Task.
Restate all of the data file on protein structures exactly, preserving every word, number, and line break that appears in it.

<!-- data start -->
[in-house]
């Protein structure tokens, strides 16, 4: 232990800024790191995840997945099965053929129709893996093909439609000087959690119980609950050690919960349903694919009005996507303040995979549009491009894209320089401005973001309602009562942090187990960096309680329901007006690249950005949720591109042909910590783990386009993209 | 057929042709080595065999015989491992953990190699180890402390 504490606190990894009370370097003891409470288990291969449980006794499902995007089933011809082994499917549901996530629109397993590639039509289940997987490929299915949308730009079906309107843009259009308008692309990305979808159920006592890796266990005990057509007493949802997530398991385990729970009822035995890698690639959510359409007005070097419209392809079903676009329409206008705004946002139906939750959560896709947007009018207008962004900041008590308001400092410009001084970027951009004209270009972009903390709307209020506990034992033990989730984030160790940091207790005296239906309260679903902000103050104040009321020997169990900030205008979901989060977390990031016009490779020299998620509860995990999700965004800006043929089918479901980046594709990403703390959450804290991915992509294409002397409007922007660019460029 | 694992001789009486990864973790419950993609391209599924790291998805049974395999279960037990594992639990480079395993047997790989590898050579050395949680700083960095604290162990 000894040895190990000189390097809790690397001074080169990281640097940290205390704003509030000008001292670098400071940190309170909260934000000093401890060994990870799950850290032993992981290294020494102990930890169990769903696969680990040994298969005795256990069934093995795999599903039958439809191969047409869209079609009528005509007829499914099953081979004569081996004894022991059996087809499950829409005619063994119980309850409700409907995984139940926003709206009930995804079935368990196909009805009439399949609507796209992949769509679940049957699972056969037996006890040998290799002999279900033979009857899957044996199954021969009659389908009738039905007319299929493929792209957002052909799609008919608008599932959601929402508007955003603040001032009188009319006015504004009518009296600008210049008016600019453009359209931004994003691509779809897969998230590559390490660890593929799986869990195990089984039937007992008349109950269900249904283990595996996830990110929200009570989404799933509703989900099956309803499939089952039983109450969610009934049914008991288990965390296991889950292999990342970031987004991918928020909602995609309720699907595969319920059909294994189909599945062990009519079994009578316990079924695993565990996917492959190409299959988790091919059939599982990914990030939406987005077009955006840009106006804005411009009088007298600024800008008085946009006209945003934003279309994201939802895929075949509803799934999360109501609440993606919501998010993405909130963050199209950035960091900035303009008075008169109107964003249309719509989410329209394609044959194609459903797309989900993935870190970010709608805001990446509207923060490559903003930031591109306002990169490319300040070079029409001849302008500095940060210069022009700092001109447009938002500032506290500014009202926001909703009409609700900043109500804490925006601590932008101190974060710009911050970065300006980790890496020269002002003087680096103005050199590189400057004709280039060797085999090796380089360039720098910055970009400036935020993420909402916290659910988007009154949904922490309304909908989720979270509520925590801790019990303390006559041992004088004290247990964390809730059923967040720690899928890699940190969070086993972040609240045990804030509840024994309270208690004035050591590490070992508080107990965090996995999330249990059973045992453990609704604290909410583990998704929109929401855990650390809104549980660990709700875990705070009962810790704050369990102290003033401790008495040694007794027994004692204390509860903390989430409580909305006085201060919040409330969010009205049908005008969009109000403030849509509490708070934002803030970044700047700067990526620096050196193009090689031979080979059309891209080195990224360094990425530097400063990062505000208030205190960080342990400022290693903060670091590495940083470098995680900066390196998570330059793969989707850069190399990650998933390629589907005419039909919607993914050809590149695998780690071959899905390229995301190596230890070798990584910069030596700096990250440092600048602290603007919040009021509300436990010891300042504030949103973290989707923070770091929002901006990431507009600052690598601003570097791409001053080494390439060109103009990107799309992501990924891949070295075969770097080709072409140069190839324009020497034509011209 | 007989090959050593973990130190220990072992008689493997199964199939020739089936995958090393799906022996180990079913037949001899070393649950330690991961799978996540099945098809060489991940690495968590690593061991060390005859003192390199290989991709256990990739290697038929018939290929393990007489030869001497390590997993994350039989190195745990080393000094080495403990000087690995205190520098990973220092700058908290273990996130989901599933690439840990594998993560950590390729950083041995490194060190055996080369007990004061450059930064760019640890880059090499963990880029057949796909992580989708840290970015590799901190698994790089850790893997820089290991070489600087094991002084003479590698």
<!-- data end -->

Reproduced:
[in-house]
């Protein structure tokens, strides 16, 4: 232990800024790191995840997945099965053929129709893996093909439609000087959690119980609950050690919960349903694919009005996507303040995979549009491009894209320089401005973001309602009562942090187990960096309680329901007006690249950005949720591109042909910590783990386009993209 | 057929042709080595065999015989491992953990190699180890402390 504490606190990894009370370097003891409470288990291969449980006794499902995007089933011809082994499917549901996530629109397993590639039509289940997987490929299915949308730009079906309107843009259009308008692309990305979808159920006592890796266990005990057509007493949802997530398991385990729970009822035995890698690639959510359409007005070097419209392809079903676009329409206008705004946002139906939750959560896709947007009018207008962004900041008590308001400092410009001084970027951009004209270009972009903390709307209020506990034992033990989730984030160790940091207790005296239906309260679903902000103050104040009321020997169990900030205008979901989060977390990031016009490779020299998620509860995990999700965004800006043929089918479901980046594709990403703390959450804290991915992509294409002397409007922007660019460029 | 694992001789009486990864973790419950993609391209599924790291998805049974395999279960037990594992639990480079395993047997790989590898050579050395949680700083960095604290162990 000894040895190990000189390097809790690397001074080169990281640097940290205390704003509030000008001292670098400071940190309170909260934000000093401890060994990870799950850290032993992981290294020494102990930890169990769903696969680990040994298969005795256990069934093995795999599903039958439809191969047409869209079609009528005509007829499914099953081979004569081996004894022991059996087809499950829409005619063994119980309850409700409907995984139940926003709206009930995804079935368990196909009805009439399949609507796209992949769509679940049957699972056969037996006890040998290799002999279900033979009857899957044996199954021969009659389908009738039905007319299929493929792209957002052909799609008919608008599932959601929402508007955003603040001032009188009319006015504004009518009296600008210049008016600019453009359209931004994003691509779809897969998230590559390490660890593929799986869990195990089984039937007992008349109950269900249904283990595996996830990110929200009570989404799933509703989900099956309803499939089952039983109450969610009934049914008991288990965390296991889950292999990342970031987004991918928020909602995609309720699907595969319920059909294994189909599945062990009519079994009578316990079924695993565990996917492959190409299959988790091919059939599982990914990030939406987005077009955006840009106006804005411009009088007298600024800008008085946009006209945003934003279309994201939802895929075949509803799934999360109501609440993606919501998010993405909130963050199209950035960091900035303009008075008169109107964003249309719509989410329209394609044959194609459903797309989900993935870190970010709608805001990446509207923060490559903003930031591109306002990169490319300040070079029409001849302008500095940060210069022009700092001109447009938002500032506290500014009202926001909703009409609700900043109500804490925006601590932008101190974060710009911050970065300006980790890496020269002002003087680096103005050199590189400057004709280039060797085999090796380089360039720098910055970009400036935020993420909402916290659910988007009154949904922490309304909908989720979270509520925590801790019990303390006559041992004088004290247990964390809730059923967040720690899928890699940190969070086993972040609240045990804030509840024994309270208690004035050591590490070992508080107990965090996995999330249990059973045992453990609704604290909410583990998704929109929401855990650390809104549980660990709700875990705070009962810790704050369990102290003033401790008495040694007794027994004692204390509860903390989430409580909305006085201060919040409330969010009205049908005008969009109000403030849509509490708070934002803030970044700047700067990526620096050196193009090689031979080979059309891209080195990224360094990425530097400063990062505000208030205190960080342990400022290693903060670091590495940083470098995680900066390196998570330059793969989707850069190399990650998933390629589907005419039909919607993914050809590149695998780690071959899905390229995301190596230890070798990584910069030596700096990250440092600048602290603007919040009021509300436990010891300042504030949103973290989707923070770091929002901006990431507009600052690598601003570097791409001053080494390439060109103009990107799309992501990924891949070295075969770097080709072409140069190839324009020497034509011209 | 007989090959050593973990130190220990072992008689493997199964199939020739089936995958090393799906022996180990079913037949001899070393649950330690991961799978996540099945098809060489991940690495968590690593061991060390005859003192390199290989991709256990990739290697038929018939290929393990007489030869001497390590997993994350039989190195745990080393000094080495403990000087690995205190520098990973220092700058908290273990996130989901599933690439840990594998993560950590390729950083041995490194060190055996080369007990004061450059930064760019640890880059090499963990880029057949796909992580989708840290970015590799901190698994790089850790893997820089290991070489600087094991002084003479590698």